There are a lot of places where fat people don’t feel safe. Fatphobia creates a low hum of culture-wide hostility that affects how you might dress, where you might eat, who you’re friends with, and the spaces that feel good to you.
As I was walking around the blustery ocean-side outreaches of San Francisco — aka my neighborhood — I realized that I had unconsciously mapped the places where I felt safe in my fat body. I hadn’t exactly sat down with a piece of paper and drawn out a map, but I noticed my feet taking me toward certain places and away from others.
As I crossed the blocks that took me further from my apartment and closer to the strip of shops and restaurants, I felt myself cross the street to avoid the bustling brunch place that has a three-hour wait on Sundays. That place has the most tiny, uncomfortable seats and most of the clientele emanate an aura of gentrification-happy, health-trolling faux progressivism.
I found my feet jettisoning forward toward my favorite little coffee shop where my sparkling Americano is usually served by queers and girls who don’t wear bras. The baristas tell me when they noticed I haven’t been there in a while, and I tell them where I’ve been. Sometimes we talk about politics or my weird outfits or where they grew up.
I noticed that I’d quickly power-walked past the cafe closer to my place careful not to make eye contact lest I get sucked in into their ray of vitriolic hipness. That cafe didn’t have a posted menu for five years, only hired skinny white men with major tendencies toward condescension for the same amount of time, and NPR claims it started the toast craze.
I recently took a friend there out of convenience (#NotWorthIt). The woman serving our coffee is nicknamed (in my head) “Hateful Harriet” and is on my “People I Wouldn’t Save During the Zombie Apocalypse” List™. On numerous occasions she has made me and other women wait while she chatted up the one dude human in the spot about surfing or Bukowski or whatever the bro shit du jour happened to be. She scanned my friend — an elder who’s also fat — up and down with barely contained judgment. As I walked past it, my body remembered the rage and discomfort, the desire to jump across the tiny wooden counter and spit out a tiny feminist manifesto about internalized sexism a half-inch from H.H.’s face.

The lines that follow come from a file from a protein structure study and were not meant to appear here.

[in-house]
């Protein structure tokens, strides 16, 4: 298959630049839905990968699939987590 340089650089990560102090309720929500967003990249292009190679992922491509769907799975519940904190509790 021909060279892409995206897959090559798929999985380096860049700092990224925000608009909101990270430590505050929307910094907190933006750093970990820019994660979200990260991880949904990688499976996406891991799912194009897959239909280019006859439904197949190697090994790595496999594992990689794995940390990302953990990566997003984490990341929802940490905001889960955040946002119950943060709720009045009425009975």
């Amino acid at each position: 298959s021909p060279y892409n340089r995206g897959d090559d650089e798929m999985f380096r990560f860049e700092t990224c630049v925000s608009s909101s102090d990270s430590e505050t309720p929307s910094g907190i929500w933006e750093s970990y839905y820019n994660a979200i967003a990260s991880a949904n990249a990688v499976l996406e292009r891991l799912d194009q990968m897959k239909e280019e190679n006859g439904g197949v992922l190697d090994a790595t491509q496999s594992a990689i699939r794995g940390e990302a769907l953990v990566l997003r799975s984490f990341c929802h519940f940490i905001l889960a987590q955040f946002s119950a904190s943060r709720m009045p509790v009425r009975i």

There was a time not so long ago that I would have fought my body on this walk. I would have pushed past the sense of emotional danger in the name of asserting my right to be in a space because I believe that certain places shouldn’t be off limits to anyone based on their body – whether it be because of size, gender, race or ability. And I stand by that belief because it’s true, but the thing is - there isn’t just one truth. It’s also true that I deserve to feel ok when I’m spending time or money or energy to do things out in the world.
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So I began to think of what those places were. For me they are: libraries, my bed, any space that’s articulated as fat positive (like fat clothing swaps and fat yoga), when I’m at Terror Tuesday with a bunch of other weirdos who are obsessed with terrible horror movies, most places where witchy materials can be procured, at businesses run by queer people and feminists, in nature (especially around huge, old trees and definitely Joshua Tree), in plus size shops, in Golden Gate Park, and weirdly at Corgi Con (the annual gathering of corgis at Ocean Beach). Sometimes I find I feel safer in some places early in the morning or later in the evening, but not at their busiest times. Like the beach at 7am on a Monday feels safe, but I avoid the same beach at 1pm on a Saturday.